I found the bits that talked about the social organization of the mass violence we call war to be somewhat interesting -- though this was not the intent, the illustration of the continuity between capitalist organization of production and capitalist organization of mass violence was striking. I think the bits talking about Canadian nationalism will be potentially useful to me, given that some vague notions about future critical writing on English Canadian nationalism is what prompted me to read this book in the first place. And the detailed accounts of troop movements and the like I found to be mind numbingly boring.

The "reassessment" promised by the subtitle is not anything approaching the critical endeavour that I had initially hoped for. Still, within the painfully narrow bounds defined by military history, it is not insignificant. In particular, it takes on the elements of the dominant Vimy mythology which paint it as a purely Canadian victory, as a product of Canadian tactical innovation, and as a major contribution to future victories. In fact, there was a much larger British contribution to the event than usually recognized, the tactical innovations that were implemented were neither uniquely Canadian nor explanatory for the victory (given that many British units on the same front fighting with the same tactics at the same time made little headway), and the actual importance of Vimy in terms of the larger Allied war effort was in fact relatively minor and it is only its role in subsequent Canadian nationalisms that has lead to it being treated so reverently.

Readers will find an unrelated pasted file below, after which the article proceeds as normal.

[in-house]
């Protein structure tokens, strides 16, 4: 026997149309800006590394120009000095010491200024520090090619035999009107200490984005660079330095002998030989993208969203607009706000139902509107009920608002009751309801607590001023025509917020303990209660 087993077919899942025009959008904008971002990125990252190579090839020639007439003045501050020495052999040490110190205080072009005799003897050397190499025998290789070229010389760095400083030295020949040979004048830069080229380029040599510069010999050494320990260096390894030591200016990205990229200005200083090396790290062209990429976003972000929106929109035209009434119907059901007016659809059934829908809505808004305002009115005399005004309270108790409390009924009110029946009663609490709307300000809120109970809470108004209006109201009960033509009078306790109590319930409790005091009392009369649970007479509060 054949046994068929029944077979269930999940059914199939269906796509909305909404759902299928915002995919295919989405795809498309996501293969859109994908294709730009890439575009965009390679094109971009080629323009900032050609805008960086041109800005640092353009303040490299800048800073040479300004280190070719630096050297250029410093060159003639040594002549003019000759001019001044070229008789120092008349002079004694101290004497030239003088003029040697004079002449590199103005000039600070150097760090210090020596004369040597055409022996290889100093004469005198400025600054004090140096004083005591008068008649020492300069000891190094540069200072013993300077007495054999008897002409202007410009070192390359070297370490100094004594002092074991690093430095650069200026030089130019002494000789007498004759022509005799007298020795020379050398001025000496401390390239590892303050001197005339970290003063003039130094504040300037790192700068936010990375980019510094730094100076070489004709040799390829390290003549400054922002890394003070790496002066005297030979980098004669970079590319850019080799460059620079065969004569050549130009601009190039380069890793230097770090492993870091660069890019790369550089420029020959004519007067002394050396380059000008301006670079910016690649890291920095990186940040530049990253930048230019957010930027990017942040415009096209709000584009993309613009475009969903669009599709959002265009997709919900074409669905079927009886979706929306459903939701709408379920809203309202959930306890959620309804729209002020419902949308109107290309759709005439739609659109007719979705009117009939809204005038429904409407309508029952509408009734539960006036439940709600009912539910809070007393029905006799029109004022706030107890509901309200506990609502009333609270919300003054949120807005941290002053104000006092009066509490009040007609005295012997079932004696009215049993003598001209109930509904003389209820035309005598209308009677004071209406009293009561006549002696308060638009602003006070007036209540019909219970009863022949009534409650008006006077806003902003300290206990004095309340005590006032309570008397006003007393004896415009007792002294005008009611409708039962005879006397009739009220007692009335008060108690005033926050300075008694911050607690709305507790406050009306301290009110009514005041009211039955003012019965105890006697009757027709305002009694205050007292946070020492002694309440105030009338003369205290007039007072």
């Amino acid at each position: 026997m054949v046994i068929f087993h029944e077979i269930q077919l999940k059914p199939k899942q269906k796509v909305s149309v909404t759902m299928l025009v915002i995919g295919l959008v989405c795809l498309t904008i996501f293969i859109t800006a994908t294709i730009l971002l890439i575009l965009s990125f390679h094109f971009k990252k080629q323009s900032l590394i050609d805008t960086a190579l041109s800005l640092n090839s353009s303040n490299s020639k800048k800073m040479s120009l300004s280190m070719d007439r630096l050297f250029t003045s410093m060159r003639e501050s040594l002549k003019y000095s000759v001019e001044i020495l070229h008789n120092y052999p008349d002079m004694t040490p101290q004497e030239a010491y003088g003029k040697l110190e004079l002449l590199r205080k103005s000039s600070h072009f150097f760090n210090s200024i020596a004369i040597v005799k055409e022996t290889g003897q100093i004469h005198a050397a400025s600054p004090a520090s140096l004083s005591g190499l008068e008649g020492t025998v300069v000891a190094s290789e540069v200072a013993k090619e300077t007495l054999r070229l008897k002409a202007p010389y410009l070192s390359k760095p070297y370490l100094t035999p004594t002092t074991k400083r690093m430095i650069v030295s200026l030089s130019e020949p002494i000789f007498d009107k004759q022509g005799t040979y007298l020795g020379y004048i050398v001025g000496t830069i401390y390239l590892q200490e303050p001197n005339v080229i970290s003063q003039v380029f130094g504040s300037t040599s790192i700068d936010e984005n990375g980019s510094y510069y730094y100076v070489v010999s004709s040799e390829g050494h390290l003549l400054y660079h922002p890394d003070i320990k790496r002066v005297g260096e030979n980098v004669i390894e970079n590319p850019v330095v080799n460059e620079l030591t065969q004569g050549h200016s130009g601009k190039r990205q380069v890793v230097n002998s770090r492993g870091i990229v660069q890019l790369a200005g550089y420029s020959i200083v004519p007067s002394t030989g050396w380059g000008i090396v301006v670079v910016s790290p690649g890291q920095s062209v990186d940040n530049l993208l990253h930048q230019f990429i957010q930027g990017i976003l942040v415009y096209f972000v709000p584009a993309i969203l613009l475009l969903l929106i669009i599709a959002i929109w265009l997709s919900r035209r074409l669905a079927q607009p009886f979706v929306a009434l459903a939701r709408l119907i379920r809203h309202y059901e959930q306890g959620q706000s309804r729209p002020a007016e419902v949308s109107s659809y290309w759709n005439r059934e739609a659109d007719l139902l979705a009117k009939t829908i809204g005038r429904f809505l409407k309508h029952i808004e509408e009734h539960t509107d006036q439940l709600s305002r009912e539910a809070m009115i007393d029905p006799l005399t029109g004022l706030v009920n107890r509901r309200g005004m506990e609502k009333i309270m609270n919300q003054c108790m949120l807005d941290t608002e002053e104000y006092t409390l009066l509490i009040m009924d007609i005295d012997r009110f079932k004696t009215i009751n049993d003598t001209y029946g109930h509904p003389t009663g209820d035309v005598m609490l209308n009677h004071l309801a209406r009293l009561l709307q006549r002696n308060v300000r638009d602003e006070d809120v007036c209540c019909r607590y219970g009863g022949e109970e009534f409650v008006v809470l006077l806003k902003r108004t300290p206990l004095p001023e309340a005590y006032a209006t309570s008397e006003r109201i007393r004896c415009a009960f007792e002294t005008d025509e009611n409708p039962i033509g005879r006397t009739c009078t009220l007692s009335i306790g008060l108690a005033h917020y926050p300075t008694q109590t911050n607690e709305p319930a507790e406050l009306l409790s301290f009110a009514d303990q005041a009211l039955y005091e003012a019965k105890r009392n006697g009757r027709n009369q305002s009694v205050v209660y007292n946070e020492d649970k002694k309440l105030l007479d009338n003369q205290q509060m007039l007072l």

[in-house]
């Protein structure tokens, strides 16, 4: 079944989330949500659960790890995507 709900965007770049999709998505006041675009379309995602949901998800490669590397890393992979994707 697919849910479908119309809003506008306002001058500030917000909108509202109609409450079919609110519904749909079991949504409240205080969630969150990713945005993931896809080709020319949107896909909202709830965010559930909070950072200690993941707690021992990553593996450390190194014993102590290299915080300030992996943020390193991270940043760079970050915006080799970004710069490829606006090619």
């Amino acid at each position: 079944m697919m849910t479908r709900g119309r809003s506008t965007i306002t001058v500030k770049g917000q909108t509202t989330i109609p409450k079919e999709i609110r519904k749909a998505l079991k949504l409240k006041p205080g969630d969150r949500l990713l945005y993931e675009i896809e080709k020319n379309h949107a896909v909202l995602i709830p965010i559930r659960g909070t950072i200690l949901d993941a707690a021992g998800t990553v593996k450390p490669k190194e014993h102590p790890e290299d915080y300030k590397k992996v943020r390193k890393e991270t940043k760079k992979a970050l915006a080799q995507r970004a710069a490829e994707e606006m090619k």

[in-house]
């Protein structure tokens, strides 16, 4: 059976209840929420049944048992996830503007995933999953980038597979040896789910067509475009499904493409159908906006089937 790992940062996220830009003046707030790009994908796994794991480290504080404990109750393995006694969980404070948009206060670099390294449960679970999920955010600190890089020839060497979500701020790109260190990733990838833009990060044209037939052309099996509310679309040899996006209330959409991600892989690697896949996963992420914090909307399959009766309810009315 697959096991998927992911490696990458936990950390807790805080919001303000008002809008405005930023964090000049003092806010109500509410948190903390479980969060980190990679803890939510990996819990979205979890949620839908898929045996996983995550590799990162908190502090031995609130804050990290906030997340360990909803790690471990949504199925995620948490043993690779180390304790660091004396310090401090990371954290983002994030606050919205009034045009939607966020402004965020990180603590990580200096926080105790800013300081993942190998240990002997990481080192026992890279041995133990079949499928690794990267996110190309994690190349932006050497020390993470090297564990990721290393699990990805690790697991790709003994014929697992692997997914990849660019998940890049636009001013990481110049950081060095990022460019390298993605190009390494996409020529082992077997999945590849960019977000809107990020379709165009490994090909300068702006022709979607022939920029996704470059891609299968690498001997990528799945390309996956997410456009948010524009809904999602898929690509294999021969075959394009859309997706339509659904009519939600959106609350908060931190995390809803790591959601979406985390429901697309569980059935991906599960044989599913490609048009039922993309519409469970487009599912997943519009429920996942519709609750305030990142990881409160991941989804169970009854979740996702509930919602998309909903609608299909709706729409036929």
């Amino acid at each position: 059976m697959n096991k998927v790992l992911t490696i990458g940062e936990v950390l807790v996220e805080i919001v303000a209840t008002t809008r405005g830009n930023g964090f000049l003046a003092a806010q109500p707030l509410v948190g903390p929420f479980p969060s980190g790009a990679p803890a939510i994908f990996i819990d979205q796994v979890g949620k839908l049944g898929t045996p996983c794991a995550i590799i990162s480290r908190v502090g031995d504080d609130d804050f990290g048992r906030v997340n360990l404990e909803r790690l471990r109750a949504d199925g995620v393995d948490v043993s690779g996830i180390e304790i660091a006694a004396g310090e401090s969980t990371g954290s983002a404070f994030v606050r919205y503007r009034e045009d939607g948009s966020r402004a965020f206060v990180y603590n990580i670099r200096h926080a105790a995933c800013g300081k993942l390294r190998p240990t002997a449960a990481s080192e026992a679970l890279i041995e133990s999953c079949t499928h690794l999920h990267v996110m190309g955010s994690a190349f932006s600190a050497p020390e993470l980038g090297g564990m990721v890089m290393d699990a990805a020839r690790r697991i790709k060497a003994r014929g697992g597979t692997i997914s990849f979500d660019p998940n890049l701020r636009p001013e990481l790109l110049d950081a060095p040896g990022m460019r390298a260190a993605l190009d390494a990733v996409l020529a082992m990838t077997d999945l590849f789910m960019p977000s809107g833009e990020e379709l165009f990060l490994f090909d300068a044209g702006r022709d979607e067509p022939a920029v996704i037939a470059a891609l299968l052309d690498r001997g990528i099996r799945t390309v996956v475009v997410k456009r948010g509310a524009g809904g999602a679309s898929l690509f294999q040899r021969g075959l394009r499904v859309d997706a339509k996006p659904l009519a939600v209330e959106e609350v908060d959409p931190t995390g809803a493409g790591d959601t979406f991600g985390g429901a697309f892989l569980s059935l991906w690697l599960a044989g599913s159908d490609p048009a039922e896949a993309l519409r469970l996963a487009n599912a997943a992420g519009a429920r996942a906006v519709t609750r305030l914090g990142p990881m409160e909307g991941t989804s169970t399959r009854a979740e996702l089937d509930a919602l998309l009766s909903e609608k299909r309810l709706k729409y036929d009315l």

So. Okay. Those paragraphs you just read? Those are me being tactful and restrained.